Trips, falls, bruises and broken bones

A man and woman walk a dog in a park.

While staying on your feet seems easy enough, all it takes is one wrong move to lose your balance and take a tumble. And bouncing back takes longer for people who are older.

What’s really at risk?

Falls can lead to bruises, pulled muscles and broken bones. That might not seem like a big problem, until you know what’s really at risk. Being hurt in a fall can make it hard to do things like take a bath or go for a walk. Falls can also be serious, especially as you get older. The Centers for Disease Control and Prevention (CDC) reports that each year, 2.8 million people 65 or older are treated in emergency departments for fall injuries1.

There’s good news!

According to the National Institute of Arthritis and Musculoskeletal and Skin Diseases research also shows that if you avoid broken bones, especially near a joint like your ankle, you’re likely to have less chronic arthritis pain as you get older 2. You’ll also be able to get around more easily by yourself. Talk to your doctor about steps you can take to reduce the chance you will fall or break a bone - or keep from falling again.

Nine tips to prevent trips and falls3

  1. Make sure you can see where you’re going. This might seem simple, but some people fall because they can’t see well. Have your vision checked every year. Take reading glasses off before you take a step. Make sure areas are well-lit, and walk carefully if it’s dark.
  2. Get moving. Better balance and more strength come with exercise. Consider weight-bearing exercises such as walking, weight training, dancing, or climbing stairs regularly to maintain healthy bones and muscles.
  3. Get screened. Talk to your doctor about a bone density test to help catch bone loss early. Review your diet with your doctor to ensure you’re getting enough calcium. Take a calcium supplement if your doctor recommends it.
  4. Wear rubber-soled or nonslip footwear that’s comfortable, sturdy, and fits. Keep laces tightly tied, and if you have trouble tying laces, look for shoes with Velcro®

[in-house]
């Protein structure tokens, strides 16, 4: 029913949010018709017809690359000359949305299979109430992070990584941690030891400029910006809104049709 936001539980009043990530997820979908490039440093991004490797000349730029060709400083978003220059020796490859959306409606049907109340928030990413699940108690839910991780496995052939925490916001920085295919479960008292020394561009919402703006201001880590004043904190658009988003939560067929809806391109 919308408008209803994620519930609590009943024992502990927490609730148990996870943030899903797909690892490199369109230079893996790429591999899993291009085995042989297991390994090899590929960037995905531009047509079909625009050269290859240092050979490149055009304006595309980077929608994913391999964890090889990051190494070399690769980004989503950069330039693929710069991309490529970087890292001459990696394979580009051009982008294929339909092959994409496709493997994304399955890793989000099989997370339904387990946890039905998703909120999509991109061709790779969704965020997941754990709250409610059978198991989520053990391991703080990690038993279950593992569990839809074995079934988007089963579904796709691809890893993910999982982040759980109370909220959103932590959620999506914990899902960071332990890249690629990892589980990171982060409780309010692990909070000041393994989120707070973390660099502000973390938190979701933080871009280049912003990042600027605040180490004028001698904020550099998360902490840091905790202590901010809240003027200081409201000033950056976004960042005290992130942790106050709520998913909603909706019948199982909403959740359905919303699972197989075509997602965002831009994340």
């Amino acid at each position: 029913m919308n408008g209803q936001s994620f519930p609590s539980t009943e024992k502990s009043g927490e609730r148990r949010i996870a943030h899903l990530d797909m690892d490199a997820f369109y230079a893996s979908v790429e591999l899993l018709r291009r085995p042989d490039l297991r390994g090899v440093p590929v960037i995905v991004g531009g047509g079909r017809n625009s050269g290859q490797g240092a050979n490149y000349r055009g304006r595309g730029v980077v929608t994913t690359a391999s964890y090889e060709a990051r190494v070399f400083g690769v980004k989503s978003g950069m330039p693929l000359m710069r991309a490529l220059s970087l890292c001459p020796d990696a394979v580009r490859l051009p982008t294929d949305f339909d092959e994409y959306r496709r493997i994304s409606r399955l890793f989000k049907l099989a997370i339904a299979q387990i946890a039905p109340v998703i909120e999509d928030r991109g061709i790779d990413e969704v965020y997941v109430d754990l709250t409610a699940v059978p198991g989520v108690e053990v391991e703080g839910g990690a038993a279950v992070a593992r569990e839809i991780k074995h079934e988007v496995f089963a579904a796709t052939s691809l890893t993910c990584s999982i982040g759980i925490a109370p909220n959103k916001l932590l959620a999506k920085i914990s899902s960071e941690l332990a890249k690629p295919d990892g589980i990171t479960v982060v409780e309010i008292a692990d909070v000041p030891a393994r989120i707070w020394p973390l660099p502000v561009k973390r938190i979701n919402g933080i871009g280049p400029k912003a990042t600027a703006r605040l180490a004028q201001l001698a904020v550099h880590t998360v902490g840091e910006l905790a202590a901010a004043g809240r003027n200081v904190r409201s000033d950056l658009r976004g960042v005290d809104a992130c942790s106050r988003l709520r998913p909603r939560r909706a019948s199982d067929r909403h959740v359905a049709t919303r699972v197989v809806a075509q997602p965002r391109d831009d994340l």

5. Arrange your furniture so that it does not block walkways. Be sure that sofas and chairs are high enough, so you can easily sit down and get up.
  6. Consider installing handrails on both sides of stairwells. Be sure they are firmly fastened in place.
  7. Review medications with your doctor or pharmacist to learn about any potential side effects that could lead to a fall.
  8. Install grab bars next to the toilet and in the shower to improve your stability on slick or wet surfaces.
  9. Reduce or remove tripping hazards. Keep your floors free of papers, books, shoes, and clothing that could easily entangle your feet. Tape down or move any electrical or telephone cords. Remove area rugs or check that they have a nonslip backing on the bottom.

This information is for educational purposes only and does not replace treatment or advice from a healthcare professional. If you have questions, please talk with your doctor.


  1. “Keep on Your Feet—Preventing Older Adult Falls ,” Centers for Disease Control and Prevention, last accessed August 14, 2023,
  2. “Osteoarthritis,” National Institute of Arthritis and Musculoskeletal and Skin Diseases, last accessed August 14, 2023,, opens new window.
  3. “Preventing Falls and Related Fractures, ”National Institute of Arthritis and Musculoskeletal and Skin Diseases, last accessed August 14, 2023,, opens new window.